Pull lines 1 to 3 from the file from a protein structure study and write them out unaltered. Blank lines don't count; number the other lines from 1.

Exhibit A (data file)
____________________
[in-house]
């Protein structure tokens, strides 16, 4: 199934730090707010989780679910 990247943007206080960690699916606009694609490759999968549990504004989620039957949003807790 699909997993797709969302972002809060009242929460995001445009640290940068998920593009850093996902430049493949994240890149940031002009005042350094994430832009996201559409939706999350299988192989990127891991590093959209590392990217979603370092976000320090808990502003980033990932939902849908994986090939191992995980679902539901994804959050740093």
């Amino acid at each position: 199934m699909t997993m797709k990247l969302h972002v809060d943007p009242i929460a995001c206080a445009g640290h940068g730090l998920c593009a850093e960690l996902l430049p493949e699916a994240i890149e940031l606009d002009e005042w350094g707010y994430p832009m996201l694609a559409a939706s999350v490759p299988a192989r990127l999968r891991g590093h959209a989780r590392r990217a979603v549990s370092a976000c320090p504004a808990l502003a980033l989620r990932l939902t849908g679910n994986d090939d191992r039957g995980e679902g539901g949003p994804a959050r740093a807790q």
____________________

[in-house]
């Protein structure tokens, strides 16, 4: 199934730090707010989780679910 990247943007206080960690699916606009694609490759999968549990504004989620039957949003807790 699909997993797709969302972002809060009242929460995001445009640290940068998920593009850093996902430049493949994240890149940031002009005042350094994430832009996201559409939706999350299988192989990127891991590093959209590392990217979603370092976000320090808990502003980033990932939902849908994986090939191992995980679902539901994804959050740093």
């Amino acid at each position: 199934m699909t997993m797709k990247l969302h972002v809060d943007p009242i929460a995001c206080a445009g640290h940068g730090l998920c593009a850093e960690l996902l430049p493949e699916a994240i890149e940031l606009d002009e005042w350094g707010y994430p832009m996201l694609a559409a939706s999350v490759p299988a192989r990127l999968r891991g590093h959209a989780r590392r990217a979603v549990s370092a976000c320090p504004a808990l502003a980033l989620r990932l939902t849908g679910n994986d090939d191992r039957g995980e679902g539901g949003p994804a959050r740093a807790q």